In April, after starting a new system of sending asylum seekers back to Mexico to wait for their US court dates, the Trump administration received a familiar piece of news: A judge in California was blocking the policy. It was the latest loss in a string of legal defeats that made President Donald Trump appear powerless to stop families from crossing the border in record numbers.
Four months later, following unexpected court victories and bullying of government leaders in Mexico and Guatemala, the president now has far more authority to practice his brand of border cruelty. On Wednesday, the Trump administration rolled out the last major piece of that crackdown: A regulation that would allow Immigration and Customs Enforcement to detain families indefinitely, instead of the current legal limit of about 20 days. The rule is set to go into effect in October and would lead to families spending months, if not longer, in family detention centers.
AGAINST THE BACKDROP of China, Russia, and Iran working to sequester their own private, national internets, other countries like Kazakhstan have experimented with similar balkanization and internet-control initiatives. Kazakhstan first piloted a monitoring system in 2015 that would offer access to all web traffic within the country, even encrypted data. After fierce debate and some legal hurdles over the years, the government implemented a test of this draconian screening system in July. Now, Google and Mozilla are incorporating technical protections into their Chrome and Firefox browsers to fight back.
Today the two companies are announcing new defenses that block the Kazakhstan government’s traffic-interception mechanism. When Chrome or Firefox detect that this surveillance has been enabled, the browser will block the connection and display a warning. In both browsers, users won’t be able to bypass this warning even if they want to.
The Standing Rock Sioux Tribe is asking a judge to throw out a federal permit for the Dakota Access oil pipeline, arguing that the government shut the tribe out of a court-ordered second environmental review and ignored its concerns.
The challenge comes as Energy Transfer, the company behind the pipeline, is now seeking to double how much oil the pipeline can carry. The Dakota Access pipeline (DAPL) passes under the Missouri River, the tribe’s water supply, just upstream from the Standing Rock Reservation.
The Army Corps of Engineers “never engaged with the Tribe or its technical experts, shared critical information, or responded to the Tribe’s concerns,” the tribe writes in a legal motion filed Friday in federal court. “The result is an irretrievably flawed decision, developed through a process that fell far short of legal standards. With DAPL’s proposal to double the flow of the pipeline, the unexamined risks to the Tribe continue to grow.”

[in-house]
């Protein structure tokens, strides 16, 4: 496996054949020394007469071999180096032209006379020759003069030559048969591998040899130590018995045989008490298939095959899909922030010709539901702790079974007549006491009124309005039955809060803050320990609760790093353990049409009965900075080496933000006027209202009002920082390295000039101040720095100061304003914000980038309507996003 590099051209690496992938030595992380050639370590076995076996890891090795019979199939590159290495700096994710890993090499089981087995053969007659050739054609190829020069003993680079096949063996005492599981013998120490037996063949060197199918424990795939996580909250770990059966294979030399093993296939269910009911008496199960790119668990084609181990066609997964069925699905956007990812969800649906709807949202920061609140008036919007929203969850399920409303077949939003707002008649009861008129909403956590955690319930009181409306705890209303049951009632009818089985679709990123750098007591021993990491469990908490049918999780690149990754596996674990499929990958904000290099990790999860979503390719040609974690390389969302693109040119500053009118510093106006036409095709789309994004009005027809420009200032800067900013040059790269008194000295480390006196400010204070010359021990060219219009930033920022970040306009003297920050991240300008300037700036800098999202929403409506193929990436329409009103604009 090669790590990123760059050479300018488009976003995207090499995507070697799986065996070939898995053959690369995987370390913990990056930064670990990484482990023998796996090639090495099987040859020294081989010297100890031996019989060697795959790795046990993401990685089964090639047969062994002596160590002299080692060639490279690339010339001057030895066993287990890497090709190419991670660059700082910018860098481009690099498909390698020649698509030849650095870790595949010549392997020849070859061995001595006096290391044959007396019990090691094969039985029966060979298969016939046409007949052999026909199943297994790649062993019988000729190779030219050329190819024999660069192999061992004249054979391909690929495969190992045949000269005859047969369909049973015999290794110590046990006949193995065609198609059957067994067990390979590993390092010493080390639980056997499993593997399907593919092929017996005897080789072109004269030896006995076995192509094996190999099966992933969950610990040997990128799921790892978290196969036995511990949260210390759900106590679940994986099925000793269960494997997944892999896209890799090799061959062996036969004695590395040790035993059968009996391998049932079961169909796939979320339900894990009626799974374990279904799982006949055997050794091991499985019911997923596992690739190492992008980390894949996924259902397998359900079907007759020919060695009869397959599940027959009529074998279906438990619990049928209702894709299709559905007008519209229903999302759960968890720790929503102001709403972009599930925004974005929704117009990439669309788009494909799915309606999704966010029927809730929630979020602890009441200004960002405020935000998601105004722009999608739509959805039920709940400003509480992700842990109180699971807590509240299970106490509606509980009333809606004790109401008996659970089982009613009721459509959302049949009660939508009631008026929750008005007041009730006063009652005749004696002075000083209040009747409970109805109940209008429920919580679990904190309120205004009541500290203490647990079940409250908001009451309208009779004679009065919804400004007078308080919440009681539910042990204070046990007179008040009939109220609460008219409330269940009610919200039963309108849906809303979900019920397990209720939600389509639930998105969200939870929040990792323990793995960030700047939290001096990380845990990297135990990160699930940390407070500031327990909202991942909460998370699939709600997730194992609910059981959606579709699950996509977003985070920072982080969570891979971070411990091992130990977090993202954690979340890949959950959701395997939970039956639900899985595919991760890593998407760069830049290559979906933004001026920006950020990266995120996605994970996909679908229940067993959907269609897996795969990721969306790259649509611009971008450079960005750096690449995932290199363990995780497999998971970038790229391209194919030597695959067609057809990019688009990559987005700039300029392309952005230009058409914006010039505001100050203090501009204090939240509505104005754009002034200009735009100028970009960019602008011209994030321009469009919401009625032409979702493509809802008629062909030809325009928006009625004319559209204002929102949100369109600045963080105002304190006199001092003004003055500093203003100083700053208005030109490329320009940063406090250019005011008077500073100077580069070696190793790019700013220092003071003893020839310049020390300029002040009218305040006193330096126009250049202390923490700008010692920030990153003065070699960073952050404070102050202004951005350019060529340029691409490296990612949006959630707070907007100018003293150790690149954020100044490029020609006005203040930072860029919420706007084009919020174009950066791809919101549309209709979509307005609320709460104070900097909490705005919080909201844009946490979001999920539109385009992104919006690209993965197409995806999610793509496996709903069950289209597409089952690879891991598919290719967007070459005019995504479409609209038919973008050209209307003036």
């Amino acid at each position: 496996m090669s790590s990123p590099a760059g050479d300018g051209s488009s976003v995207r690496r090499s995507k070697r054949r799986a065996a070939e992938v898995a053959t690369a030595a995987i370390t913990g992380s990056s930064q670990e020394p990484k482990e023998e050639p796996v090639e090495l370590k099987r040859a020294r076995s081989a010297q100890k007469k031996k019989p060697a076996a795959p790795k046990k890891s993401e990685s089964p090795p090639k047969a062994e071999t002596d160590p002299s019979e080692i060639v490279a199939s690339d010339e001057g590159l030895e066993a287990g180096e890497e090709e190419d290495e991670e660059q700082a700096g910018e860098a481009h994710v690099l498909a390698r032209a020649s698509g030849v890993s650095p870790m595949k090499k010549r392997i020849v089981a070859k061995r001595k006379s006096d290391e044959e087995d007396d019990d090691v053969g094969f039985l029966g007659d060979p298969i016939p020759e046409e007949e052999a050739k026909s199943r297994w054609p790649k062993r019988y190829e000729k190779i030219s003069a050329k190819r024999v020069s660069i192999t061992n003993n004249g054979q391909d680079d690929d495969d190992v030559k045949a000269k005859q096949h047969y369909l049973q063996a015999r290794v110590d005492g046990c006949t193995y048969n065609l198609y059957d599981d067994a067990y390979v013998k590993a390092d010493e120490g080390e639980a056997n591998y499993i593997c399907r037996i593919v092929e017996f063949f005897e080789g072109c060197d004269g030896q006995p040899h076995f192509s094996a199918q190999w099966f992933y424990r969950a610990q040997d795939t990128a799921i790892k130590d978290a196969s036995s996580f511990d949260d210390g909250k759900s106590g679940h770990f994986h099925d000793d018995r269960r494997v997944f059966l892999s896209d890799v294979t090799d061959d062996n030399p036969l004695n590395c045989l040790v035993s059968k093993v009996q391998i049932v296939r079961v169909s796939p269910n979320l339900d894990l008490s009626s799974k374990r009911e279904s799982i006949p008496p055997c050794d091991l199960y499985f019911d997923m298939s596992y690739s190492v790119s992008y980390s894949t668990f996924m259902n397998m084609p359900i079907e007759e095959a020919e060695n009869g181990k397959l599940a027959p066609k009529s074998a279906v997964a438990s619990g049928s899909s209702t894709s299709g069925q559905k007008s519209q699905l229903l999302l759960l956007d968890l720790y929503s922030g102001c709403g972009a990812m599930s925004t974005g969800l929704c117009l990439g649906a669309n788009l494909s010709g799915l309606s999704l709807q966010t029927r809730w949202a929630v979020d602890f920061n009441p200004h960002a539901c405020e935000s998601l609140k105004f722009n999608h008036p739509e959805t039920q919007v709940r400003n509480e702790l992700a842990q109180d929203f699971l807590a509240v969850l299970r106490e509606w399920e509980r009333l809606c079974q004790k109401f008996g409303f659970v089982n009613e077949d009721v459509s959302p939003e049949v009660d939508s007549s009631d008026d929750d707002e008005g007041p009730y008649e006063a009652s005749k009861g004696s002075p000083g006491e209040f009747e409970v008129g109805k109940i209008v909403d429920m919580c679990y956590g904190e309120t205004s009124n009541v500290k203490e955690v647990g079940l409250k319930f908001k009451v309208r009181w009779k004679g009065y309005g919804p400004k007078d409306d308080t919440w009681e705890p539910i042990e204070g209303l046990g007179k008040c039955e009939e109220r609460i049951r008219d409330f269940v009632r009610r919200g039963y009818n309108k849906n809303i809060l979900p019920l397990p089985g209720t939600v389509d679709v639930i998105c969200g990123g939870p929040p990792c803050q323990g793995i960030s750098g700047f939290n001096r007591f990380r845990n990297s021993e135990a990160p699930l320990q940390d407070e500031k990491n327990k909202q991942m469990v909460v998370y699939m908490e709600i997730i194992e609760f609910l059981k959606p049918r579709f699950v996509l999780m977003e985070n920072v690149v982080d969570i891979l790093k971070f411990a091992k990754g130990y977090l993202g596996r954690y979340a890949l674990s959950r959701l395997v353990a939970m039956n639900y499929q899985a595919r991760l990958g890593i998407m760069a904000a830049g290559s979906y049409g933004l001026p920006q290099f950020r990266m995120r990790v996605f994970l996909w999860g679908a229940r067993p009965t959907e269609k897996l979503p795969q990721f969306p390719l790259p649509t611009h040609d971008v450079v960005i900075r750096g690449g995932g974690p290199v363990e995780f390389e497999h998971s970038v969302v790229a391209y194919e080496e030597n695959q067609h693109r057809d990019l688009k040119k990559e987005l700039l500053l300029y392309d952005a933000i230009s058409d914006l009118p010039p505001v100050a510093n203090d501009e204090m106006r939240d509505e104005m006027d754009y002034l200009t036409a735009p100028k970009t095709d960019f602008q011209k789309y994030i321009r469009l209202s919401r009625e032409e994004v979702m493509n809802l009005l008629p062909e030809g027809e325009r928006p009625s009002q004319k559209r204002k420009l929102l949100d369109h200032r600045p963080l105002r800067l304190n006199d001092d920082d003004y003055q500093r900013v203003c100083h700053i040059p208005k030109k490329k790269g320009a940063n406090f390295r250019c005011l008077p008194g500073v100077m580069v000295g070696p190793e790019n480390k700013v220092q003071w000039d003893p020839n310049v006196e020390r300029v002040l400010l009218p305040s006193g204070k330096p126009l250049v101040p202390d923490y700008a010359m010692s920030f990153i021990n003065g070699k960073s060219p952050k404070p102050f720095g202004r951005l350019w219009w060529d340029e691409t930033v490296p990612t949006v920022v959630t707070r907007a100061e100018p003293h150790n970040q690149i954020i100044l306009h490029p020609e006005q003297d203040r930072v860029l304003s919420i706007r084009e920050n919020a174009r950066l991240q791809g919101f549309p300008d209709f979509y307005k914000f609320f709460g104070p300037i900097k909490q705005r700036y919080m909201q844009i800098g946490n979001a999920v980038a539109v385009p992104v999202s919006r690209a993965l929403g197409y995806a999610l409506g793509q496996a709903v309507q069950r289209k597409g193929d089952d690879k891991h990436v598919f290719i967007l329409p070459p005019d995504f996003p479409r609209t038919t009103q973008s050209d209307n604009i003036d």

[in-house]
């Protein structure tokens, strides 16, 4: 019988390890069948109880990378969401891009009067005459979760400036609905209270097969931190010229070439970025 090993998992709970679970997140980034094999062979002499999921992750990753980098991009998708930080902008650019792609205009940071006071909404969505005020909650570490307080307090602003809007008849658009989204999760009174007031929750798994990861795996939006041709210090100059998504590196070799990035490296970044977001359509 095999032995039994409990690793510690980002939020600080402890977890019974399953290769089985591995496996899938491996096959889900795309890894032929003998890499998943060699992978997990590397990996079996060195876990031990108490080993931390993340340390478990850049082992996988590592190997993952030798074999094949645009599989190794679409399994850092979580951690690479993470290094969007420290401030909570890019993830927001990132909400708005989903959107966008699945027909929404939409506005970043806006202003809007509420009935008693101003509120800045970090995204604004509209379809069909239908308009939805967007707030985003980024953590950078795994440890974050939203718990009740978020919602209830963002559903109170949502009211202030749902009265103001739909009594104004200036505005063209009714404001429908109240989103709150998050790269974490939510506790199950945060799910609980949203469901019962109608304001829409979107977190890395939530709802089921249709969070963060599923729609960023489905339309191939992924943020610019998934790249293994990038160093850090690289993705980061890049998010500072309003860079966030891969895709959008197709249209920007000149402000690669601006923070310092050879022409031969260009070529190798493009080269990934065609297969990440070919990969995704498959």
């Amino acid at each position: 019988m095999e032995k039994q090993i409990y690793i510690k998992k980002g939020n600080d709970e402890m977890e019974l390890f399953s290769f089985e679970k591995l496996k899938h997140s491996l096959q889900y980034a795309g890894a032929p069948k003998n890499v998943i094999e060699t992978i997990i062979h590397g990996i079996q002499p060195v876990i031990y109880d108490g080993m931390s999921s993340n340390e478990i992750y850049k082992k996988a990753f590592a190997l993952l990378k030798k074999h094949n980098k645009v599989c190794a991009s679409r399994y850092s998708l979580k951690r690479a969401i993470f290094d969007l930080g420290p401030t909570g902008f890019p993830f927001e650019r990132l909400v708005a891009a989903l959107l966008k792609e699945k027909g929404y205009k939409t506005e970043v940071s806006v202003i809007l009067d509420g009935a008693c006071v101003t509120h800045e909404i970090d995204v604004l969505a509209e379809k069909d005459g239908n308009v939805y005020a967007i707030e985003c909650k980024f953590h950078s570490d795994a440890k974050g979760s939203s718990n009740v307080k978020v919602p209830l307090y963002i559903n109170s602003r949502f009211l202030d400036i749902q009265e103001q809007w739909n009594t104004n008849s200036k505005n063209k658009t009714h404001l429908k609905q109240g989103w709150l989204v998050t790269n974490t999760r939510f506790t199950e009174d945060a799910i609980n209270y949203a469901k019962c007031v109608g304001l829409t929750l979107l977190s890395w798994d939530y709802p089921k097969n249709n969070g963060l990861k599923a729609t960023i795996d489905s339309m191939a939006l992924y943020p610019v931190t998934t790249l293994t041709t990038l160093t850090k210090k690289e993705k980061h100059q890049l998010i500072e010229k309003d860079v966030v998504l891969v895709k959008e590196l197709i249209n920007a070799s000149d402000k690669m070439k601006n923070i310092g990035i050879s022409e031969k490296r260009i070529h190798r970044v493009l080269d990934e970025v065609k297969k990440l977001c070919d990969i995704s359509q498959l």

WHY ARE SO MANY METEORS GREEN? The Moon is not made of green cheese. Neither are meteors. But if that’s true, why are so many meteors green? During the recent Perseid meteor shower, sky watchers witnessed hundreds of green meteors. Take a look at this fireball. And this one. And this one. And, last but not least, this one:
“This green Perseid cut right through the Double Cluster (h Persei and χ Persei) in Perseus,” says photographer David Blanchard of Flagstaff, Arizona, who caught the verdant streak during a 30 second exposure with his Nikon digital camera.
The source of the green is not cheese, it’s air. Green is caused by oxygen in Earth’s atmosphere. When a meteoroid rips through the atmosphere, air in its path becomes so hot that oxygen molecules briefly lose one of their electrons. They recombine (e– + O2+) very rapidly, emitting green photons as a side-effect. A similar process is responsible for the green colors of many auroras.
Blanchard’s meteor has a fringe of yellow alongside the green. Yellow, it turns out, is due to the meteor. When a sodium-rich meteoroid cuts through the atmosphere, hot sodium vapors glow yellow like a sodium discharge lamp.
Woodstock was a just few hours in my 60-plus-year-long career,” says Leo Lyons, the bassist for blues rock band Ten Years After, who performed on the final day of the festival in the summer of 1969. “But I suppose my epitaph will no doubt read: ‘Musician who played at Woodstock.’”
It’s a sentiment that’s widely shared by the countless characters who populated the three-day festival famously devoted to peace and love, from the half a million hippie spectators to the musicians, organizers and workers who all converged for not only one of the most important events in music, but American culture in general. It’s a renowned status that has gained new attention timed to the festival’s half-century anniversary with countless retrospectives, documentaries and anniversary events, whether happening or attempted. “The amount of press this anniversary is generating is beyond anything I’ve seen before,” notes Michael Lang, who co-created the 1969 festival along with Artie Kornfeld, John P Roberts and Joel Rosenman. “I think it gave everybody an example of how things could be.”